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Family & Divorce Law

What Does a Forensic Accountant do in a Divorce?

By Tolison & Williams / December 16, 2019

A forensic accountant is someone who uses a combination of investigative skills, accounting knowledge, and records auditing to analyze financial records for legal purposes. These trained specialists may be hired to uncover illegal or unethical financial practices such as hiding funds, embezzlement, or falsifying records. Alternatively, they can also exonerate someone who has been accused of financial wrongdoing.

Based on the description, you may think of forensic accountants in terms of taking down criminal enterprises and busting white-collar criminals. In truth, they can also play an essential role during Colorado divorce proceedings.


The Role of a Forensic Accountant in a Divorce

In a divorce, a family attorney must ensure their client receives fair treatment when it comes to the division of assets, responsibility for debts, and any ongoing financial support. Since the Colorado courts base their rulings on submitted financial records, every party must ensure that the other party discloses all the relevant financial information. In some situations, the latter can become quite complicated.

As emotions run high, various accusations can be made, including those of hiding income or assets. In these cases, a lawyer may recommend using a forensic accountant to get to the truth of the matter.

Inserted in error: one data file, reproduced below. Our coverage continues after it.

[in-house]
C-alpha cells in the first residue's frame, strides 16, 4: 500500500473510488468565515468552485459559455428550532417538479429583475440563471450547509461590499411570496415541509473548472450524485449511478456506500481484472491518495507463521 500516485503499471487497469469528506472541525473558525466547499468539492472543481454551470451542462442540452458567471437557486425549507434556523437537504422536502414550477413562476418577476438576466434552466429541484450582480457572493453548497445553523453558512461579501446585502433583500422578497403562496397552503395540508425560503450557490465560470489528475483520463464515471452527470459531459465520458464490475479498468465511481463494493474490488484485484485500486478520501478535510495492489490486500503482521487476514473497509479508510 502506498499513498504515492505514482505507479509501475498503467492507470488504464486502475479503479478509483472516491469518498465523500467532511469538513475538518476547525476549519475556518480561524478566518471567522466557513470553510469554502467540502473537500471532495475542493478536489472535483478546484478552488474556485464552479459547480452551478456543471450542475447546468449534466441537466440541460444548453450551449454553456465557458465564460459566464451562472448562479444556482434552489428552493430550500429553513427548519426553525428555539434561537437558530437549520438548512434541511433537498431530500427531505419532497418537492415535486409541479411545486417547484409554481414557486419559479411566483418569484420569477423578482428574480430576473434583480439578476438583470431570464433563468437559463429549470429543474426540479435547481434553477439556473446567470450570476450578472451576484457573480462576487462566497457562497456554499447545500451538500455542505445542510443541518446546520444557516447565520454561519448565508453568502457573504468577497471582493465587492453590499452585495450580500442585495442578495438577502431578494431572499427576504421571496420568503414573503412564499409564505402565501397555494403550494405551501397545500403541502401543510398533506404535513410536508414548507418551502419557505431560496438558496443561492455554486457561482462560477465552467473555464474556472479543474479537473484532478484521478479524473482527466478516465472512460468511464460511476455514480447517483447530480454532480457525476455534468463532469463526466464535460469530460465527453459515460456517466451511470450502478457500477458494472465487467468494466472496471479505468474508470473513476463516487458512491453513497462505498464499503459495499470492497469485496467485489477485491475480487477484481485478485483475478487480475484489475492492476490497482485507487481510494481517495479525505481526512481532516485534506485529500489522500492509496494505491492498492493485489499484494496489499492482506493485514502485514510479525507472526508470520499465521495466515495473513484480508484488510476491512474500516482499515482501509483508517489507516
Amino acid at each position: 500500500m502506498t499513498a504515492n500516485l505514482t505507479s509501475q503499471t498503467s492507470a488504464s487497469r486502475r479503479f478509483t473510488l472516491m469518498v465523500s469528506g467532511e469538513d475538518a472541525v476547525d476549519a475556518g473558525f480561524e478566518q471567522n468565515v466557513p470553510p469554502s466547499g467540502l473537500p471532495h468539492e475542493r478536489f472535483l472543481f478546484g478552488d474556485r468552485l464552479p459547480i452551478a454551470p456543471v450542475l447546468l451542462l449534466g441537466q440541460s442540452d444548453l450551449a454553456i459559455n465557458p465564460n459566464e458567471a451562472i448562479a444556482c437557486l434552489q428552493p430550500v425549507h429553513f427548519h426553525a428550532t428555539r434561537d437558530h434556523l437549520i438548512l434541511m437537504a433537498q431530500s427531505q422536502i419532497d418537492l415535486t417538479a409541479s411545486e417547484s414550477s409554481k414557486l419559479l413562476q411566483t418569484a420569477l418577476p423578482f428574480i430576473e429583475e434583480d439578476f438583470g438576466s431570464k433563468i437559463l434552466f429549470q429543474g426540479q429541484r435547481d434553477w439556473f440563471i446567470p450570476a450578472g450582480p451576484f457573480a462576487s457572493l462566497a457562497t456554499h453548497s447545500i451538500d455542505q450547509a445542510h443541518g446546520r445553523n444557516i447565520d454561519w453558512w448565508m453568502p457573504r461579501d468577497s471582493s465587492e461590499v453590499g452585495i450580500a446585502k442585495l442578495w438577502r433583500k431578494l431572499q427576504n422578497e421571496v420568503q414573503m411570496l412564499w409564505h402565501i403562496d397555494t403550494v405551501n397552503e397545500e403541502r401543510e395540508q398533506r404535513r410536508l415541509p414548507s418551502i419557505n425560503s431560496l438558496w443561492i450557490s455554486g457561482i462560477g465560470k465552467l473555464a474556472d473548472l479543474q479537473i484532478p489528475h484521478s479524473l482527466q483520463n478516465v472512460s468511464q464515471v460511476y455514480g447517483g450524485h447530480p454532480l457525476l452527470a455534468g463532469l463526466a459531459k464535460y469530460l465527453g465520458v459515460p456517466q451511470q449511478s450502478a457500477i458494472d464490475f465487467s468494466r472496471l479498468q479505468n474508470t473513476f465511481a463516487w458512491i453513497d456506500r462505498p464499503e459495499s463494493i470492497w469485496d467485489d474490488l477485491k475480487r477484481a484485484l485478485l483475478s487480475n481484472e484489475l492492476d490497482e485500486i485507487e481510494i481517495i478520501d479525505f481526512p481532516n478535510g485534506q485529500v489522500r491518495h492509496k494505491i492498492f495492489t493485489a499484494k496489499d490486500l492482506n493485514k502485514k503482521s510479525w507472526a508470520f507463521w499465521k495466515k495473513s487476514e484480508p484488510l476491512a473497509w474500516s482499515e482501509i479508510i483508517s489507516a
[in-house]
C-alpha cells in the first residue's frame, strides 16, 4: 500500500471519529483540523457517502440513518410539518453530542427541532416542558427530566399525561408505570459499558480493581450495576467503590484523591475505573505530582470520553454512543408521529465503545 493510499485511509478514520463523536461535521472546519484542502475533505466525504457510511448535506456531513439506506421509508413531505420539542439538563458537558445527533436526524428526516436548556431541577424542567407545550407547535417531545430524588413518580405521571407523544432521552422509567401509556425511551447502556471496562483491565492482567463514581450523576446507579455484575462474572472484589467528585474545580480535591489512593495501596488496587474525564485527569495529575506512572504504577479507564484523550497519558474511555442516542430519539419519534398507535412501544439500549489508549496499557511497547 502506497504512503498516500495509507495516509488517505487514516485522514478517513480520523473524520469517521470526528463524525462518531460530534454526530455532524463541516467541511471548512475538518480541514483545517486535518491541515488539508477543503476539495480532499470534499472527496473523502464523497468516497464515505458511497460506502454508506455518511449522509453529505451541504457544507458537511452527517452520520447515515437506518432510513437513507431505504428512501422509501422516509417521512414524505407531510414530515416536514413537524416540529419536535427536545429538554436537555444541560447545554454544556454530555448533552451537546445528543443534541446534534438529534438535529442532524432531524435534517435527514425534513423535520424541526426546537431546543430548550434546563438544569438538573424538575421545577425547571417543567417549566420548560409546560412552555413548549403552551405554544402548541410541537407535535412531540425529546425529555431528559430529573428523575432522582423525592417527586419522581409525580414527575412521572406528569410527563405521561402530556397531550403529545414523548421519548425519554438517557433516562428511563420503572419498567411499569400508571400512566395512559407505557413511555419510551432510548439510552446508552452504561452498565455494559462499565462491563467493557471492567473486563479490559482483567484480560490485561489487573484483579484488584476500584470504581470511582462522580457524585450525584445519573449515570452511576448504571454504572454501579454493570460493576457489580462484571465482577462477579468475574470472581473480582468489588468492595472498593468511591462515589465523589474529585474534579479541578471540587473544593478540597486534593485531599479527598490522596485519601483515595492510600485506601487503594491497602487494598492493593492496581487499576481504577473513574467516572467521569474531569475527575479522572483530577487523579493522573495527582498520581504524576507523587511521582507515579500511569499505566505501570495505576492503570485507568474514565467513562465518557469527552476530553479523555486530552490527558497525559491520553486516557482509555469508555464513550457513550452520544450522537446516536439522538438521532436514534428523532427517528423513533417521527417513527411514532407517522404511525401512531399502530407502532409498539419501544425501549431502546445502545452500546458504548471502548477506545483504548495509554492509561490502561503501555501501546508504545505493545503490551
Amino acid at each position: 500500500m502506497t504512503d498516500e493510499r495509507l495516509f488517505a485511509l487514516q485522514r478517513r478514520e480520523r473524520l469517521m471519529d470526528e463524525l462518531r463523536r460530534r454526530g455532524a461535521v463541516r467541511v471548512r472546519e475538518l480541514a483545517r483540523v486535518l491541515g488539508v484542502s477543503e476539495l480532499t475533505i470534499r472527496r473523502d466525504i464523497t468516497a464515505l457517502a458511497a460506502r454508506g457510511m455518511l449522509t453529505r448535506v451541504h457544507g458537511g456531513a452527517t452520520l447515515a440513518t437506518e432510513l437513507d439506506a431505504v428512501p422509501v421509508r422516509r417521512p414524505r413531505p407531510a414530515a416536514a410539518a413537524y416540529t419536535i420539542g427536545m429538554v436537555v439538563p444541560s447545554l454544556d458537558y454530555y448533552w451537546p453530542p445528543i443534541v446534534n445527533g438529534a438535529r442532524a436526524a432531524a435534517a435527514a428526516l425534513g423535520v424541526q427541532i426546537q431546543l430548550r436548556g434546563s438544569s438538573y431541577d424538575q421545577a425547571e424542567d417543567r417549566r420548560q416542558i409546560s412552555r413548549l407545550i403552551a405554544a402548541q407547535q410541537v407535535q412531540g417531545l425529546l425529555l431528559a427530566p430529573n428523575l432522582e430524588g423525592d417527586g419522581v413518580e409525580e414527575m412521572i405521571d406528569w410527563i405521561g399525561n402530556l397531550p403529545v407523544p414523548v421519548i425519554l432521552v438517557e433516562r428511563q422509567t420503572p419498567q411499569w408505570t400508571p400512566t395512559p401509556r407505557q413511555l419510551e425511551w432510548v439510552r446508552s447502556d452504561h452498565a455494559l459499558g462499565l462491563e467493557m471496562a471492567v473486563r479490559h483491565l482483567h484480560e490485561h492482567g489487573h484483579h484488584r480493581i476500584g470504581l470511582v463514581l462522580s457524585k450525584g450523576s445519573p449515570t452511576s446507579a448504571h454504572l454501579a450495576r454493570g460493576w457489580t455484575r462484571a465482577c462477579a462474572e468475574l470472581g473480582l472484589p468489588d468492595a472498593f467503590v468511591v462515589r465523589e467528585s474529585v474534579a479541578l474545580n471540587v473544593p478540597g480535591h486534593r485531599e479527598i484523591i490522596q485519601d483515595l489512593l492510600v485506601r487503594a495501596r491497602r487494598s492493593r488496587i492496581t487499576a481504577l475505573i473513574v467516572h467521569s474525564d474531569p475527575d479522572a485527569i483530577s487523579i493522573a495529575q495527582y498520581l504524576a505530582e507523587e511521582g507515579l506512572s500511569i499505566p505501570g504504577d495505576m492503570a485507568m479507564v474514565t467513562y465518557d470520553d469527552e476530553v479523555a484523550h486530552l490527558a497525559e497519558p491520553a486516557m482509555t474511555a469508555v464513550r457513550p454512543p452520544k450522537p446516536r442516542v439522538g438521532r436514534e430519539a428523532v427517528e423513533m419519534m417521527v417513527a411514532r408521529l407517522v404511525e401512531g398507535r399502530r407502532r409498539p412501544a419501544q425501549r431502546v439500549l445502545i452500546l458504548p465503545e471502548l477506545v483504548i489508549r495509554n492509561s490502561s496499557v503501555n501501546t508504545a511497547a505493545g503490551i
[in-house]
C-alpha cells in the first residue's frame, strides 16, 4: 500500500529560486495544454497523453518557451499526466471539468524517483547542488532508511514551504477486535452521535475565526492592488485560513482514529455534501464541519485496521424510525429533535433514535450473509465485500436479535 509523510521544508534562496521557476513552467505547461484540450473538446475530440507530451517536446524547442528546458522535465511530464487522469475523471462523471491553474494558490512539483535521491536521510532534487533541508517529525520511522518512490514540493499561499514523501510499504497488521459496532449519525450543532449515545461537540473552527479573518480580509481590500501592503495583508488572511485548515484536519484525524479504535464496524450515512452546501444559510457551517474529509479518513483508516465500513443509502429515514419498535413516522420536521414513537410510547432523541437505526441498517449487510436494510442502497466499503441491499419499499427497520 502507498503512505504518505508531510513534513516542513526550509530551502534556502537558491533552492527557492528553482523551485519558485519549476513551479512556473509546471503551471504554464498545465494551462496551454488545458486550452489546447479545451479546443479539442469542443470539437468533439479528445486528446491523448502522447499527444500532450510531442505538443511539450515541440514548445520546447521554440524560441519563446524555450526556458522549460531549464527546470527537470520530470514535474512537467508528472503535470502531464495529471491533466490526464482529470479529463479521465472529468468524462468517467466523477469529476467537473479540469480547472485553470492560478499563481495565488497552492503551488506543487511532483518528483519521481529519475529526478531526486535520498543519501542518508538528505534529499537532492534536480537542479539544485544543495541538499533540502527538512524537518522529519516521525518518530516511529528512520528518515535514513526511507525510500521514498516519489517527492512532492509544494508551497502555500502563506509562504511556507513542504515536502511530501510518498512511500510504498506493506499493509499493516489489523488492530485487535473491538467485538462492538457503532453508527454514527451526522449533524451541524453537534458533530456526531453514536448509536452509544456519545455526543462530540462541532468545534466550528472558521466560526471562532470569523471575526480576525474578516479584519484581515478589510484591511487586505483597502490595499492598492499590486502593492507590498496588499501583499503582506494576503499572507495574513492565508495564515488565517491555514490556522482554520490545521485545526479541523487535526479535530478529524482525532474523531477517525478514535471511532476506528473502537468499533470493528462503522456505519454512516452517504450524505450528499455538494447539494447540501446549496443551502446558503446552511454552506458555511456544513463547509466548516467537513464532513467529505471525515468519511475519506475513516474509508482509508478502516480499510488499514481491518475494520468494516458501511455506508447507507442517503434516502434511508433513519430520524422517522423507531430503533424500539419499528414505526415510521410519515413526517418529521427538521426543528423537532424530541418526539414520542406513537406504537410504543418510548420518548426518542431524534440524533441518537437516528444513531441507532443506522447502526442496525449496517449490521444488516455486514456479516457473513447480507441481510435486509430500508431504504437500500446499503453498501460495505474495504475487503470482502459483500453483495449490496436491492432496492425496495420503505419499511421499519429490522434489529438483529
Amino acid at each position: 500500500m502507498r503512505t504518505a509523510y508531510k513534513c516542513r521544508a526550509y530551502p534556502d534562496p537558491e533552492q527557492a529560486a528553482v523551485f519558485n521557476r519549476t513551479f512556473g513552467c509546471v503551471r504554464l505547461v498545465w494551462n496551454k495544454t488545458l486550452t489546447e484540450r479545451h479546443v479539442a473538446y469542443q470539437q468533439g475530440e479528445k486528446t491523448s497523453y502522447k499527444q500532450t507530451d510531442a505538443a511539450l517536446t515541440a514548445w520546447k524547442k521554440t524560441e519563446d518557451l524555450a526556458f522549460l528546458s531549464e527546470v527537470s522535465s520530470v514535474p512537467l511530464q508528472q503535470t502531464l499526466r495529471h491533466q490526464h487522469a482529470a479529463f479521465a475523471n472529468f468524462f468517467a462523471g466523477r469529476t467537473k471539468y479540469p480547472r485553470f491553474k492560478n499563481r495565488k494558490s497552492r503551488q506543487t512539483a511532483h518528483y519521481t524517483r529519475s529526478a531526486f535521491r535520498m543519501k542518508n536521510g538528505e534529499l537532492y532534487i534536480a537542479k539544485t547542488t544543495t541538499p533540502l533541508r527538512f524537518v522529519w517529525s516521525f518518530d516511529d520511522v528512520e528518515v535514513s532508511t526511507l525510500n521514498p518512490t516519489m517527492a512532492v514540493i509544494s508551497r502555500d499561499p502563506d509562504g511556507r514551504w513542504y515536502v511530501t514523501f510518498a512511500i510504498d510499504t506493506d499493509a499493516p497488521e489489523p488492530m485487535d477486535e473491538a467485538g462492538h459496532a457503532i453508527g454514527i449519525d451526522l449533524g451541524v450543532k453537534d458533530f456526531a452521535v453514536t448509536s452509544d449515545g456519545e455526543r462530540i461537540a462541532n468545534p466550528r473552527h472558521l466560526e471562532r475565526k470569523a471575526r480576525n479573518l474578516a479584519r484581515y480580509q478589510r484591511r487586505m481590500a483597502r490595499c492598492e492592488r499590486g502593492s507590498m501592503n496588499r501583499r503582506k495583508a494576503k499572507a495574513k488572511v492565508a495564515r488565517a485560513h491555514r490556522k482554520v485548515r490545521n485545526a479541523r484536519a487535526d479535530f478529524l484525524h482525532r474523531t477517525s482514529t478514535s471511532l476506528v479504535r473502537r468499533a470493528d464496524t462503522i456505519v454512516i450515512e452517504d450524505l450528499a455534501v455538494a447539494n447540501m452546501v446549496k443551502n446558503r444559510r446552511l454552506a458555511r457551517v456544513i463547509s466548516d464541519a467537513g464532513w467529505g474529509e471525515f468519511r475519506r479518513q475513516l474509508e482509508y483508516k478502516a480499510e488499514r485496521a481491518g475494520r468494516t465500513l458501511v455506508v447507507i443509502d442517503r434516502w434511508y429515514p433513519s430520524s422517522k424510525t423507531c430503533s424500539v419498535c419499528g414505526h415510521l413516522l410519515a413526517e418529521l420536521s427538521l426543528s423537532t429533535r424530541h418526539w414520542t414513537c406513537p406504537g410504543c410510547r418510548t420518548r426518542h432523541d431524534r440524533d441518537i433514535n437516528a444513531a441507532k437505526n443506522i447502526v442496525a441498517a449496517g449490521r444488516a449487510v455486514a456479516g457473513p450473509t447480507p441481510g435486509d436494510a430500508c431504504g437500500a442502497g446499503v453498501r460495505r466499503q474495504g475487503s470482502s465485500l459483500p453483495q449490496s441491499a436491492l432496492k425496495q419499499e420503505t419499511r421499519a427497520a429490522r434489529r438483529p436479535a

Here are some of the things a forensic accountant will do:

  • Attempt to uncover hidden income or assets.
  • Accurately calculate personal expenses.
  • Provide an accurate appraisal of assets.
  • Find inconsistencies.
  • Conduct an inventory of real assets such as art or antiques and provide a valuation of these assets.
  • Provide information on the potential impact of a financial settlement.
  • Assist the lawyer in creating documents and preparing evidence to present to the court.

If you decide to hire a forensic accountant or your lawyer brings one on, they will conduct a thorough review of your financial records. They will look at bank and credit card statements, review your tax returns, comb through investments and stocks, and analyze any other relevant documents and records. If they notice any abnormalities, these can be further investigated to help your case.

When a divorce is contentious, all records must be reported accurately. This protects you from accusations of wrongdoing and allows the courts to make decisions based on accurate information.


What Happens When The Other Party Hires a Forensic Accountant?

Forensic accountants have legal and ethical obligations to be honest and present correct information. That said, it's also important to remember that a forensic accountant hired by your former spouse is hired to work at their discretion. Your attorney should be informed if this happens.

While you should never lie or hide things from a forensic accountant, you should treat communication with them very carefully. Seek your attorney's advice if they request any records or information. If possible, let your lawyer handle any communication with them. Your lawyer will also advise you as to whether or not you should hire your own forensic accountant.


When Should I Hire a Forensic Accountant For my Divorce?

Here are some situations in which you should consider hiring a forensic accountant:

  • You believe your spouse is hiding income or assets.
  • You have reason to suspect records have been altered or forged.
  • You have been accused of financial dishonesty.
  • There was a history of financial abuse in your marriage.
  • The marital assets and accounts are complex.
  • Your spouse is self-employed or owns a business.

Ultimately, your family attorney is the best source of advice on this. If you are already experiencing pressure regarding family finance and future asset distribution, don't hesitate to reach out to our firm for personalized help on your case.

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Tags: Divorce

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